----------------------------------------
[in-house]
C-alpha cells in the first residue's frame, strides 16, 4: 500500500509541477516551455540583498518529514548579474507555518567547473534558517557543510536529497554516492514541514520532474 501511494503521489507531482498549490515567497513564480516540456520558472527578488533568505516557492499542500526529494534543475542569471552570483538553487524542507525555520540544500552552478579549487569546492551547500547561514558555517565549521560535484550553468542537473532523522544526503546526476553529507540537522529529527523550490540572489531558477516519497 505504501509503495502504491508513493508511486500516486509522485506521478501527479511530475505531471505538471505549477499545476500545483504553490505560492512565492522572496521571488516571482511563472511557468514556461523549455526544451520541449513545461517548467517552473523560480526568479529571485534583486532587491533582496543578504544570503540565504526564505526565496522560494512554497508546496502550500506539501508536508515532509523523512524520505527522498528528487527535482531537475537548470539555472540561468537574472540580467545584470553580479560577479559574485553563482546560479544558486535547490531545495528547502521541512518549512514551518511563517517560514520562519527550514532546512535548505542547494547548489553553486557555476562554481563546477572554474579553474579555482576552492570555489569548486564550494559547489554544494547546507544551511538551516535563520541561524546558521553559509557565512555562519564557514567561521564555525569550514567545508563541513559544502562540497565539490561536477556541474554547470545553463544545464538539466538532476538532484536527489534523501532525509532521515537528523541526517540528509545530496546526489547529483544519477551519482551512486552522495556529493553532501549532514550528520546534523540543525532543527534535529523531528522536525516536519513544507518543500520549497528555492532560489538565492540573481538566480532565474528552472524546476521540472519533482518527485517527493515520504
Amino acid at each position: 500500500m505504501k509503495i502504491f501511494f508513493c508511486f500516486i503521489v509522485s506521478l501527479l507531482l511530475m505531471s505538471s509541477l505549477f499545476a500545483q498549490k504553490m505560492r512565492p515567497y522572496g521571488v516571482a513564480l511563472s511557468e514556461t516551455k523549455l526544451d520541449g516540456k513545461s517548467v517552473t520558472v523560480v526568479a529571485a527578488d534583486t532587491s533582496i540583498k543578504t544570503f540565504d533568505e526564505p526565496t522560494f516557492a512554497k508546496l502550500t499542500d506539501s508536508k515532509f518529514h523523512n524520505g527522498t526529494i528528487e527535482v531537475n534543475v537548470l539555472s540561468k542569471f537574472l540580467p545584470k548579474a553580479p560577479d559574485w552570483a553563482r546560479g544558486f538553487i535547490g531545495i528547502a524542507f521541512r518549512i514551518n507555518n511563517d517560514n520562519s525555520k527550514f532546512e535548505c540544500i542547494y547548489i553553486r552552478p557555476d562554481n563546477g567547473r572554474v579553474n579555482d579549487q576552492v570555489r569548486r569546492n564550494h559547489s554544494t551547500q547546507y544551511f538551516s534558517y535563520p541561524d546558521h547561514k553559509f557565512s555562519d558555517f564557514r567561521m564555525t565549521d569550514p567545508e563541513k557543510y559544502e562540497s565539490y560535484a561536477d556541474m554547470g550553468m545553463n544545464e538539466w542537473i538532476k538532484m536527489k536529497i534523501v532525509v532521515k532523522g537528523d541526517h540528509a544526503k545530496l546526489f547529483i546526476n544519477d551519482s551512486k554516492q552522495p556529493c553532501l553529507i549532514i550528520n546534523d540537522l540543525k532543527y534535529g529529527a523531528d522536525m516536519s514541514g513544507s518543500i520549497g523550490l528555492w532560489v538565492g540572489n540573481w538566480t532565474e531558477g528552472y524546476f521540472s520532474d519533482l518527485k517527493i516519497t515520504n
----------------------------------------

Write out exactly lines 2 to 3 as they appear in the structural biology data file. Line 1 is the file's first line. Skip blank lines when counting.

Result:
C-alpha cells in the first residue's frame, strides 16, 4: 500500500509541477516551455540583498518529514548579474507555518567547473534558517557543510536529497554516492514541514520532474 501511494503521489507531482498549490515567497513564480516540456520558472527578488533568505516557492499542500526529494534543475542569471552570483538553487524542507525555520540544500552552478579549487569546492551547500547561514558555517565549521560535484550553468542537473532523522544526503546526476553529507540537522529529527523550490540572489531558477516519497 505504501509503495502504491508513493508511486500516486509522485506521478501527479511530475505531471505538471505549477499545476500545483504553490505560492512565492522572496521571488516571482511563472511557468514556461523549455526544451520541449513545461517548467517552473523560480526568479529571485534583486532587491533582496543578504544570503540565504526564505526565496522560494512554497508546496502550500506539501508536508515532509523523512524520505527522498528528487527535482531537475537548470539555472540561468537574472540580467545584470553580479560577479559574485553563482546560479544558486535547490531545495528547502521541512518549512514551518511563517517560514520562519527550514532546512535548505542547494547548489553553486557555476562554481563546477572554474579553474579555482576552492570555489569548486564550494559547489554544494547546507544551511538551516535563520541561524546558521553559509557565512555562519564557514567561521564555525569550514567545508563541513559544502562540497565539490561536477556541474554547470545553463544545464538539466538532476538532484536527489534523501532525509532521515537528523541526517540528509545530496546526489547529483544519477551519482551512486552522495556529493553532501549532514550528520546534523540543525532543527534535529523531528522536525516536519513544507518543500520549497528555492532560489538565492540573481538566480532565474528552472524546476521540472519533482518527485517527493515520504
Amino acid at each position: 500500500m505504501k509503495i502504491f501511494f508513493c508511486f500516486i503521489v509522485s506521478l501527479l507531482l511530475m505531471s505538471s509541477l505549477f499545476a500545483q498549490k504553490m505560492r512565492p515567497y522572496g521571488v516571482a513564480l511563472s511557468e514556461t516551455k523549455l526544451d520541449g516540456k513545461s517548467v517552473t520558472v523560480v526568479a529571485a527578488d534583486t532587491s533582496i540583498k543578504t544570503f540565504d533568505e526564505p526565496t522560494f516557492a512554497k508546496l502550500t499542500d506539501s508536508k515532509f518529514h523523512n524520505g527522498t526529494i528528487e527535482v531537475n534543475v537548470l539555472s540561468k542569471f537574472l540580467p545584470k548579474a553580479p560577479d559574485w552570483a553563482r546560479g544558486f538553487i535547490g531545495i528547502a524542507f521541512r518549512i514551518n507555518n511563517d517560514n520562519s525555520k527550514f532546512e535548505c540544500i542547494y547548489i553553486r552552478p557555476d562554481n563546477g567547473r572554474v579553474n579555482d579549487q576552492v570555489r569548486r569546492n564550494h559547489s554544494t551547500q547546507y544551511f538551516s534558517y535563520p541561524d546558521h547561514k553559509f557565512s555562519d558555517f564557514r567561521m564555525t565549521d569550514p567545508e563541513k557543510y559544502e562540497s565539490y560535484a561536477d556541474m554547470g550553468m545553463n544545464e538539466w542537473i538532476k538532484m536527489k536529497i534523501v532525509v532521515k532523522g537528523d541526517h540528509a544526503k545530496l546526489f547529483i546526476n544519477d551519482s551512486k554516492q552522495p556529493c553532501l553529507i549532514i550528520n546534523d540537522l540543525k532543527y534535529g529529527a523531528d522536525m516536519s514541514g513544507s518543500i520549497g523550490l528555492w532560489v538565492g540572489n540573481w538566480t532565474e531558477g528552472y524546476f521540472s520532474d519533482l518527485k517527493i516519497t515520504n